There are many types of fixed blade knives on the market—non-foldable knives that come in many different styles, shapes and lengths. In the following article we will introduce you to a wealth of different fixed blade knife types and describe the various characteristics associated with each.
The Different Types of Fixed Blade Knives
Fixed blade (non-folding) knives are designed for dozens of different tasks and applications. There are many different types of fixed blade knives, including hunting knives, survival knives, combat knives, boot knives, dive knives, throwing knives and more. Here we have compiled a list of the various fixed blade knives currently available for purchase, with a brief description of each knife.
A Bowie knife is a heavy sheath knife that boasts a long, single-edged blade (non-serrated). Bowie knives are typically larger than the majority of other fixed blade knives and their cutting power and strength is quite impressive. Bowie knives are available in blade lengths between 6 inches and 24 inches and can be used for a variety of scenarios. For example, as a hunting knife, the Bowie knife gives the hunter plenty of cutting strength for skinning and field dressing prey. The comfortable grip associated with the Bowie knife makes it easy to penetrate hard to reach places on a kill. Bowie knives can also be used for self-defense and in combat situations, provided you have the right training. As a survival knife, the Bowie knife has many advantages. Its tremendous cutting power makes it ideal for cutting branches to make shelters, and it can also be used to find and kill food.
As the name suggests, a hunting knife is a knife used primarily by hunters. Its main purpose is for preparing the game to be used as food: skinning and cleaning the animal and cutting up the meat. This is different from the hunting dagger, which is mainly used to hunt and kill animals. Some hunting knives are adapted for other uses in the wild—uses other than preparing and cleaning game. For instance, a camp knife is a type of hunting knife that hunters can use as a machetes or hatchet when those specific tools are not readily available. In this case, their functionality would double as a survival knife.
Hunting knives are traditionally designed for cutting rather than stabbing, and typically have a single sharpened edge. The blade is slightly curved on most hunting knife models, and some hunting knives may have a blade that has both a curved portion for skinning, and a straight portion for cutting slices of meat. Some hunting knife blades even incorporate a guthook, which comes in handy when field dressing an animal. Most hunting knives designed as “skinners” have a rounded point so as not to damage the skin as it is being removed.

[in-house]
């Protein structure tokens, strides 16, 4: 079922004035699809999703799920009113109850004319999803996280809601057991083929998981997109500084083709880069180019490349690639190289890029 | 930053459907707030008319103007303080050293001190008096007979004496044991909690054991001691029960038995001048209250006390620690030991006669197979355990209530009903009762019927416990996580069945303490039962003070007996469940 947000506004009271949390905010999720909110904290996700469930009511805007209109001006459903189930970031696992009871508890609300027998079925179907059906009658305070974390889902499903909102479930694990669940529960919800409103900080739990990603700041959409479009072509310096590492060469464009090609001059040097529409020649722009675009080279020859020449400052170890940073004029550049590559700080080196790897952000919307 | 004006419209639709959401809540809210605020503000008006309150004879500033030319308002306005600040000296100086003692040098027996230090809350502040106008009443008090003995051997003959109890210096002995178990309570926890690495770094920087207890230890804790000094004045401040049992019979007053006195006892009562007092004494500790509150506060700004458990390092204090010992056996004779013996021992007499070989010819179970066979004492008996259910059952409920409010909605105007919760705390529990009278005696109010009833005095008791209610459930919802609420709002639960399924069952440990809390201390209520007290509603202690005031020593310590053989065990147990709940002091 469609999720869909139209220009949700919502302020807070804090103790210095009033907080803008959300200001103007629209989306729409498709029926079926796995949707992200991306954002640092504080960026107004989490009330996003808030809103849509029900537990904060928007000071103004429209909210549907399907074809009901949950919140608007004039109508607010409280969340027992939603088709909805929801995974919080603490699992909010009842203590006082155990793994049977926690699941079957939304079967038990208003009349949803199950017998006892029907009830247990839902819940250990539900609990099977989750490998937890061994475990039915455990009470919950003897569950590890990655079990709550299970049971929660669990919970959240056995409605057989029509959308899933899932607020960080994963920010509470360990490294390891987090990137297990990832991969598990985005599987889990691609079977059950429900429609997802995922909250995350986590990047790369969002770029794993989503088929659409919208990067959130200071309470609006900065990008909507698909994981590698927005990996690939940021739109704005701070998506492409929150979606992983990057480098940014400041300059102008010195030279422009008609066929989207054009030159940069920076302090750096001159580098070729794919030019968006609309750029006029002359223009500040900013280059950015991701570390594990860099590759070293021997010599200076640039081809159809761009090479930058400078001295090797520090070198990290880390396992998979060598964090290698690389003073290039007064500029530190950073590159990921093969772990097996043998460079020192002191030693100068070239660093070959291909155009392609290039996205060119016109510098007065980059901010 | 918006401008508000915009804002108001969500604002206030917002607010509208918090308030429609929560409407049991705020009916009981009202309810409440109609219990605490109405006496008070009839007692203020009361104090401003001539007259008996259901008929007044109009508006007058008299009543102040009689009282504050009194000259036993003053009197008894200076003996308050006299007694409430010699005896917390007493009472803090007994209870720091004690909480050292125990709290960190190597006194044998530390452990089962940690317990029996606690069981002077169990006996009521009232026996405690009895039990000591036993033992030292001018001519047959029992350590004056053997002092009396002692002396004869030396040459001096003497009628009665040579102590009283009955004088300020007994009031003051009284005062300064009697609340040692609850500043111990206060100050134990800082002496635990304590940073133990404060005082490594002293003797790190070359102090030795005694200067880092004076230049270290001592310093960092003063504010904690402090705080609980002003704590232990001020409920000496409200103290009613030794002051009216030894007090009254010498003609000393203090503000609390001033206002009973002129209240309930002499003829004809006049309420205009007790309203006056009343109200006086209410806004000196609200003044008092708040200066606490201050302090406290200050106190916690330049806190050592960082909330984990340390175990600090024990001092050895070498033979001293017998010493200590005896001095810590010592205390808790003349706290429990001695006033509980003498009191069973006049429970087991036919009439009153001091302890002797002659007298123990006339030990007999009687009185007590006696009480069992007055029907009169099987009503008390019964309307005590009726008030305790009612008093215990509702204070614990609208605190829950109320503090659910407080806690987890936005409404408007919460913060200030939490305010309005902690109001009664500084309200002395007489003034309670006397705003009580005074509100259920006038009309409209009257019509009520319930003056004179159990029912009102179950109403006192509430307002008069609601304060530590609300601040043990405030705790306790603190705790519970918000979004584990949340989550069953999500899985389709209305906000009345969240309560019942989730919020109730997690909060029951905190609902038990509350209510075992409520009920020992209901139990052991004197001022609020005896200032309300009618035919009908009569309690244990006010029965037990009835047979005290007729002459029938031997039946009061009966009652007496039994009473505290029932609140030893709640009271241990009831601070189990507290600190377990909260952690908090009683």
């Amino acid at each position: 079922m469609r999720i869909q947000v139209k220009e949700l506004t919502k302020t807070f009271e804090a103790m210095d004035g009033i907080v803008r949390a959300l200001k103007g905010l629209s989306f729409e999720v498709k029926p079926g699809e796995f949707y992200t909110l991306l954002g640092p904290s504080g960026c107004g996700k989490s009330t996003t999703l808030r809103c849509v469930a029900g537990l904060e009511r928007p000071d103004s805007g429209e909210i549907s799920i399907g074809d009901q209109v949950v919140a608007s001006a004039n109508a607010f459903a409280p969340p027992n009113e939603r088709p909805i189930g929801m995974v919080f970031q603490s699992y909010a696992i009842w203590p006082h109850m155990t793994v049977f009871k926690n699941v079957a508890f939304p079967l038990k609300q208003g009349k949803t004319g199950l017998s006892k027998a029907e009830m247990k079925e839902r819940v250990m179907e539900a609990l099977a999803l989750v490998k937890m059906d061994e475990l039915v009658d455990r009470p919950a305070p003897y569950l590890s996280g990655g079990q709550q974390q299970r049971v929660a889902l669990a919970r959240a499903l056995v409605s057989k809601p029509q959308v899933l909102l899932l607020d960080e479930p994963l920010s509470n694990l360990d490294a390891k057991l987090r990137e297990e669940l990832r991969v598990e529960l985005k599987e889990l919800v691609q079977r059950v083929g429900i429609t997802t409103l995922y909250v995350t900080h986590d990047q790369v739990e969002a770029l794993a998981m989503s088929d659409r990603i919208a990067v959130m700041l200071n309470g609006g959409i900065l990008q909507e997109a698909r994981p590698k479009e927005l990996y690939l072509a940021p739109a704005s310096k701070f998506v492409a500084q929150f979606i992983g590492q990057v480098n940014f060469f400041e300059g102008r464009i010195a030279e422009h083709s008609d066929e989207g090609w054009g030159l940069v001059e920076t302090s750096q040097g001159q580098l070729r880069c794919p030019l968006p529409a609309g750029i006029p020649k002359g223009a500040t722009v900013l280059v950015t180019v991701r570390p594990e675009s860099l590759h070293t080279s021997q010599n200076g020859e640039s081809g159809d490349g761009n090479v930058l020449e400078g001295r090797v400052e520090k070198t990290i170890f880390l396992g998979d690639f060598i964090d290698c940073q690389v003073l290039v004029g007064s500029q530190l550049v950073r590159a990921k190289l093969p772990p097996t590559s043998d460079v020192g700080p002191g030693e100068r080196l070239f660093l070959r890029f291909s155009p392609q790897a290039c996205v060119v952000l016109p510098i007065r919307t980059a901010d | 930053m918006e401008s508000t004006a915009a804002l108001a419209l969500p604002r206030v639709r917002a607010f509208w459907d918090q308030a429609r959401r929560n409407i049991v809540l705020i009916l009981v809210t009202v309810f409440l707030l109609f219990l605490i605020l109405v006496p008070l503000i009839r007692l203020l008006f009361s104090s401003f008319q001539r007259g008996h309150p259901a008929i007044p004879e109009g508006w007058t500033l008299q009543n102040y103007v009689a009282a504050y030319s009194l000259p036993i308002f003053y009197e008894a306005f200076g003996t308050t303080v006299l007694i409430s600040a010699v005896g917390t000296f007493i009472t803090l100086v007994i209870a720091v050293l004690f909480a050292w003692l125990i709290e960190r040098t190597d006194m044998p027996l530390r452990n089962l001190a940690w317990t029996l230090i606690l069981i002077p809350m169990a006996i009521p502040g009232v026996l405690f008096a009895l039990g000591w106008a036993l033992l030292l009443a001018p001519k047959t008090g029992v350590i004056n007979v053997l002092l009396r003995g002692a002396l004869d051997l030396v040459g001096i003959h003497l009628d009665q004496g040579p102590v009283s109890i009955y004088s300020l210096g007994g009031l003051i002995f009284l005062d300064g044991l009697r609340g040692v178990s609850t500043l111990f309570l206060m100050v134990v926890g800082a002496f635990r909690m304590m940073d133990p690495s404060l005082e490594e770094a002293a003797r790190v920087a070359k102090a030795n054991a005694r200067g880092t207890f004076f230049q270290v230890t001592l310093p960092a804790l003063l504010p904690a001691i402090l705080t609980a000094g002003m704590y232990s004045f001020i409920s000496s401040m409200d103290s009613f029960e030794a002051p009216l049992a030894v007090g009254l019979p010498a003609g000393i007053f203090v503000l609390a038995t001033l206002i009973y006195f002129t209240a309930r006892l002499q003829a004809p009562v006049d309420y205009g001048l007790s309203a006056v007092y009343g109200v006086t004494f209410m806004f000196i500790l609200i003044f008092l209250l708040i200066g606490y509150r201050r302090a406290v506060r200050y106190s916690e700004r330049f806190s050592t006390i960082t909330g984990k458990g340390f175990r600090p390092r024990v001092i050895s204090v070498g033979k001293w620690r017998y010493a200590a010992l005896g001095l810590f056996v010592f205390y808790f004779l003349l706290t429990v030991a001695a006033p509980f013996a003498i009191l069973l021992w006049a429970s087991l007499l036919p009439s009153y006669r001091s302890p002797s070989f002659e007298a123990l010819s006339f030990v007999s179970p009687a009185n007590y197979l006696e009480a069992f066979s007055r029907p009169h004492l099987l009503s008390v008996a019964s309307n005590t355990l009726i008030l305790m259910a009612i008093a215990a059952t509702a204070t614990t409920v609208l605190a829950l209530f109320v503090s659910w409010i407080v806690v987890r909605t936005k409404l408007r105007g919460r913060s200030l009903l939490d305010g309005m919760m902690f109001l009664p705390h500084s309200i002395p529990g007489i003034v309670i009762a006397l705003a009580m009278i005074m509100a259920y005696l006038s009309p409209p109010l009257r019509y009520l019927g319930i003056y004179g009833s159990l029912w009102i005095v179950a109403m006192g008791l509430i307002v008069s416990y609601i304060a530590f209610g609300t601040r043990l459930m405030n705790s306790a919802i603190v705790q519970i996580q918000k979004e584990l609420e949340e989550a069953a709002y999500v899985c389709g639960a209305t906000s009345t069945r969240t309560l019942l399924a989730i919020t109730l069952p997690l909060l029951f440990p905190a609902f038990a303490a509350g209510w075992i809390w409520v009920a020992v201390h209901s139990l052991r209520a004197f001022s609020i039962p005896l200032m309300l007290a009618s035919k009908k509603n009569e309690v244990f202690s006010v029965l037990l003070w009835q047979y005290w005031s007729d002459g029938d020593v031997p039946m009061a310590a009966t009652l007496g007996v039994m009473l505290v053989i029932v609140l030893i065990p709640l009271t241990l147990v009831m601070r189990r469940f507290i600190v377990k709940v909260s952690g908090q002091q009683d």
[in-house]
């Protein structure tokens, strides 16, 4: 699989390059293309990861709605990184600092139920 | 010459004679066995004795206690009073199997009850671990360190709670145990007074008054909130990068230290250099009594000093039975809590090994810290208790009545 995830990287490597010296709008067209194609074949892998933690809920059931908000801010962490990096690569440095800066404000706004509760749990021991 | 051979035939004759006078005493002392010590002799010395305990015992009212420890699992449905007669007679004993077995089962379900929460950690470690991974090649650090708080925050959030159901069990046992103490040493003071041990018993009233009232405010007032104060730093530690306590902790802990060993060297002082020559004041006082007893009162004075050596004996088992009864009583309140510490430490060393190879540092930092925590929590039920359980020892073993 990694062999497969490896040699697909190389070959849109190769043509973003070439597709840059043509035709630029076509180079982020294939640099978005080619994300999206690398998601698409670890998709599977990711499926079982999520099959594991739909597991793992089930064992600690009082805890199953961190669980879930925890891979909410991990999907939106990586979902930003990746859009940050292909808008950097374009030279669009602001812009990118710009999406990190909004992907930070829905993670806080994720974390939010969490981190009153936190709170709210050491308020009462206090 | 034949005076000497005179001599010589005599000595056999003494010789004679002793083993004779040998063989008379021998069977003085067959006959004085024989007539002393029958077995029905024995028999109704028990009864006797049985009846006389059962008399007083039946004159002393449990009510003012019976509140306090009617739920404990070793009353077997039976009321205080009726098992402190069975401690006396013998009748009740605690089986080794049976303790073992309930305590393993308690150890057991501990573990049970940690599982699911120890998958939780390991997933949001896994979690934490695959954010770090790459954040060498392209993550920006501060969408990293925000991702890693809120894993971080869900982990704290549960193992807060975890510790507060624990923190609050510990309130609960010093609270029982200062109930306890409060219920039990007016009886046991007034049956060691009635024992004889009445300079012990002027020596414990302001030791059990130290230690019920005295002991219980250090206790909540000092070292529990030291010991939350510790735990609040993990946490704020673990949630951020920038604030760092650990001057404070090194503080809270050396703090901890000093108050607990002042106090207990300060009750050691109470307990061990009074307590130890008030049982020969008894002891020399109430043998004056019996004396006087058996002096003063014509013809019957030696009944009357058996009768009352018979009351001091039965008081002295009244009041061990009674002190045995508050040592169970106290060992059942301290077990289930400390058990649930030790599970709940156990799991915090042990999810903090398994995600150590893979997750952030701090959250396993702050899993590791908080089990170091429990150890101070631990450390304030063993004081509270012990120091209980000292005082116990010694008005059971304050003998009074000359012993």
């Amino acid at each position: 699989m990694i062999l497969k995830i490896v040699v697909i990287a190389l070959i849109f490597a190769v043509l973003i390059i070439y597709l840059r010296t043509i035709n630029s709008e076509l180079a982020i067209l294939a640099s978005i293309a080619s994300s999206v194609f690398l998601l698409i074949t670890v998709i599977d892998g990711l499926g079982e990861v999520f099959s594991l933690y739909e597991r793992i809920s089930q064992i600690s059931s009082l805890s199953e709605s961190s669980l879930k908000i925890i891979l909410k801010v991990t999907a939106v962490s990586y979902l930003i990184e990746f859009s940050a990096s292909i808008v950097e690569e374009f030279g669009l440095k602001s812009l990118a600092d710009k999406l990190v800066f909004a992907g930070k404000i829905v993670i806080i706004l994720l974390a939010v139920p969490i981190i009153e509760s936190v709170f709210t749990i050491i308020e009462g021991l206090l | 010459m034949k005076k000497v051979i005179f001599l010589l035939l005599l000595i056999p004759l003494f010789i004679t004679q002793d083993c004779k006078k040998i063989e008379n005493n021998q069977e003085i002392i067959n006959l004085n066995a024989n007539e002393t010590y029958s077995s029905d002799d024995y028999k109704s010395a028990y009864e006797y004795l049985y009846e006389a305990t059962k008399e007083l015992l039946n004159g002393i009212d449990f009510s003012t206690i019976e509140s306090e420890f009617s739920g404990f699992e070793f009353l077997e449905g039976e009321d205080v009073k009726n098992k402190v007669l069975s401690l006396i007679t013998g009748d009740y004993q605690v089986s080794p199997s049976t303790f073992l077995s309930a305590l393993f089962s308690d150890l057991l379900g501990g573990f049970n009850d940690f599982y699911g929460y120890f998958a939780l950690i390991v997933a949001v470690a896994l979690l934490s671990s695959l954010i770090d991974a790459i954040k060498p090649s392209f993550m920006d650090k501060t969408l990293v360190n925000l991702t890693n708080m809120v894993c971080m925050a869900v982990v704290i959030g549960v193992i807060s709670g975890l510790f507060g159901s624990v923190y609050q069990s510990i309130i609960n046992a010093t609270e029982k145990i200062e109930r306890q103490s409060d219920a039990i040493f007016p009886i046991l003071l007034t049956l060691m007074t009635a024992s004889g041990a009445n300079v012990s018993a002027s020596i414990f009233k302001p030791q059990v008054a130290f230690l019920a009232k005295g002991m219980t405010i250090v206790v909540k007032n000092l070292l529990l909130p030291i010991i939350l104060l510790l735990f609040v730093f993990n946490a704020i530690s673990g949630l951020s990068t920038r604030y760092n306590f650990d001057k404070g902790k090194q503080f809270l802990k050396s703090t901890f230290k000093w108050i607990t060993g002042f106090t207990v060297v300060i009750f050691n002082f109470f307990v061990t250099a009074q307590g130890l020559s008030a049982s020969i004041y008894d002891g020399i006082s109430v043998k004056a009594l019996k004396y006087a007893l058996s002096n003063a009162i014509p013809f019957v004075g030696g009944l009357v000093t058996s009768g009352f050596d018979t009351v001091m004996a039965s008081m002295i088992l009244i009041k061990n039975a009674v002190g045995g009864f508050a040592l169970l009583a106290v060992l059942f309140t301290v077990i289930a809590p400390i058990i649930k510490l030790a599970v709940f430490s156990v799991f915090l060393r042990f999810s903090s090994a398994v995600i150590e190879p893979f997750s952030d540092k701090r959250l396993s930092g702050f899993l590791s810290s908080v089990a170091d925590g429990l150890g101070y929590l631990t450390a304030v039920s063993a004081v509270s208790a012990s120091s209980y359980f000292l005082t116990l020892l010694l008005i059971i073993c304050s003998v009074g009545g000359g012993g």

Although Bowie knives and hunting knives can be used in survival situations, if you plan to hike or backpack alone in an area where it is possible to get trapped it is crucial that you have a designated survival knife.
Survival knives are knives intended for emergency situations in a wilderness environment, usually when the survivor has lost most or all of his main equipment and gear. Most people who spend a lot of time in the mountains, forest and desert should carry a survival knife, and military units equip pilots with survival knives in the event they are shot down by the enemy. Survival knives have many unique functions that make them invaluable in a survivor situation. They can be used for wood cutting, skinning, trapping, carving and more. Fixed blade survival knives tend to be heavy bladed and thick with a single edge, while other types have both a straight and serrated edge.
The survival knives of today tend to have a number of cool features, such as a “full tang,” meaning the metal knife blade and handle are made from one solid piece of metal. Survival knives can also have a hollow compartment in which to put things like matches that you need to keep to dry. Other features include a flat-back ridge that can be used as a “steel” when trying to create fire, and a pointed tip for hunting prey.
The Bushcraft Knife and Survival Knife are essentially one in the same. Both are fixed blade knives that typically have a single edge blade, although the handles or hilts of the knives can vary from one knife to the next. Bushcraft knives are meant for medium to light duty tasks in a wilderness setting, including, but not limited to: